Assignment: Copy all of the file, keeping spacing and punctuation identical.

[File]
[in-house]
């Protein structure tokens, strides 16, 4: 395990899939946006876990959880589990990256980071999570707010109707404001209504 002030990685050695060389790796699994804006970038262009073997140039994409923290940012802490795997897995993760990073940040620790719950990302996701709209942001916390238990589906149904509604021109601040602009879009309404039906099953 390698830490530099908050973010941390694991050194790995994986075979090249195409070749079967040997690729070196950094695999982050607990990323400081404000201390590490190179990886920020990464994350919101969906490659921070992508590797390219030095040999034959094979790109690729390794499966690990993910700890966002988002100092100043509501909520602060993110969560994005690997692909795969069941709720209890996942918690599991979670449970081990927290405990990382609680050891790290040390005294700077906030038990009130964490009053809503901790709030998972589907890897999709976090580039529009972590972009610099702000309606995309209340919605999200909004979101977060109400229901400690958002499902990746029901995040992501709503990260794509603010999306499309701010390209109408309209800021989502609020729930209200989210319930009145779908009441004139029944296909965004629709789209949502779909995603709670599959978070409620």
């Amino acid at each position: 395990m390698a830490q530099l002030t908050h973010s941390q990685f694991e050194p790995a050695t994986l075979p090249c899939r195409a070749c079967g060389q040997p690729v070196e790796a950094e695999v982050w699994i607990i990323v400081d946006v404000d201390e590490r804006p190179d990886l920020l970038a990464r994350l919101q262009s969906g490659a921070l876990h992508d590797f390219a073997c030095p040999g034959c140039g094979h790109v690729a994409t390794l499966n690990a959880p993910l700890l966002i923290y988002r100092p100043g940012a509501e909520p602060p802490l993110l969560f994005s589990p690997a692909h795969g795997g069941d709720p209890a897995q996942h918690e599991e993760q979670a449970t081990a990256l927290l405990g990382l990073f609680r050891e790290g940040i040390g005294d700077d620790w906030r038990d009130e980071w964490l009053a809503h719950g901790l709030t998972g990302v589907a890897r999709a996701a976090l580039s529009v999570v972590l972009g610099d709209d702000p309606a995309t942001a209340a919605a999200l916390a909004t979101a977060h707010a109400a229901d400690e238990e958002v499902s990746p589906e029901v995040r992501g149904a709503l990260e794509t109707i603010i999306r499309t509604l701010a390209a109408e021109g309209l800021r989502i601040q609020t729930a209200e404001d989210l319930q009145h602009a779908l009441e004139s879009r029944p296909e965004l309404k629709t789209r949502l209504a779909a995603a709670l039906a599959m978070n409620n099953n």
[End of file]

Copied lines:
[in-house]
């Protein structure tokens, strides 16, 4: 395990899939946006876990959880589990990256980071999570707010109707404001209504 002030990685050695060389790796699994804006970038262009073997140039994409923290940012802490795997897995993760990073940040620790719950990302996701709209942001916390238990589906149904509604021109601040602009879009309404039906099953 390698830490530099908050973010941390694991050194790995994986075979090249195409070749079967040997690729070196950094695999982050607990990323400081404000201390590490190179990886920020990464994350919101969906490659921070992508590797390219030095040999034959094979790109690729390794499966690990993910700890966002988002100092100043509501909520602060993110969560994005690997692909795969069941709720209890996942918690599991979670449970081990927290405990990382609680050891790290040390005294700077906030038990009130964490009053809503901790709030998972589907890897999709976090580039529009972590972009610099702000309606995309209340919605999200909004979101977060109400229901400690958002499902990746029901995040992501709503990260794509603010999306499309701010390209109408309209800021989502609020729930209200989210319930009145779908009441004139029944296909965004629709789209949502779909995603709670599959978070409620």
């Amino acid at each position: 395990m390698a830490q530099l002030t908050h973010s941390q990685f694991e050194p790995a050695t994986l075979p090249c899939r195409a070749c079967g060389q040997p690729v070196e790796a950094e695999v982050w699994i607990i990323v400081d946006v404000d201390e590490r804006p190179d990886l920020l970038a990464r994350l919101q262009s969906g490659a921070l876990h992508d590797f390219a073997c030095p040999g034959c140039g094979h790109v690729a994409t390794l499966n690990a959880p993910l700890l966002i923290y988002r100092p100043g940012a509501e909520p602060p802490l993110l969560f994005s589990p690997a692909h795969g795997g069941d709720p209890a897995q996942h918690e599991e993760q979670a449970t081990a990256l927290l405990g990382l990073f609680r050891e790290g940040i040390g005294d700077d620790w906030r038990d009130e980071w964490l009053a809503h719950g901790l709030t998972g990302v589907a890897r999709a996701a976090l580039s529009v999570v972590l972009g610099d709209d702000p309606a995309t942001a209340a919605a999200l916390a909004t979101a977060h707010a109400a229901d400690e238990e958002v499902s990746p589906e029901v995040r992501g149904a709503l990260e794509t109707i603010i999306r499309t509604l701010a390209a109408e021109g309209l800021r989502i601040q609020t729930a209200e404001d989210l319930q009145h602009a779908l009441e004139s879009r029944p296909e965004l309404k629709t789209r949502l209504a779909a995603a709670l039906a599959m978070n409620n099953n």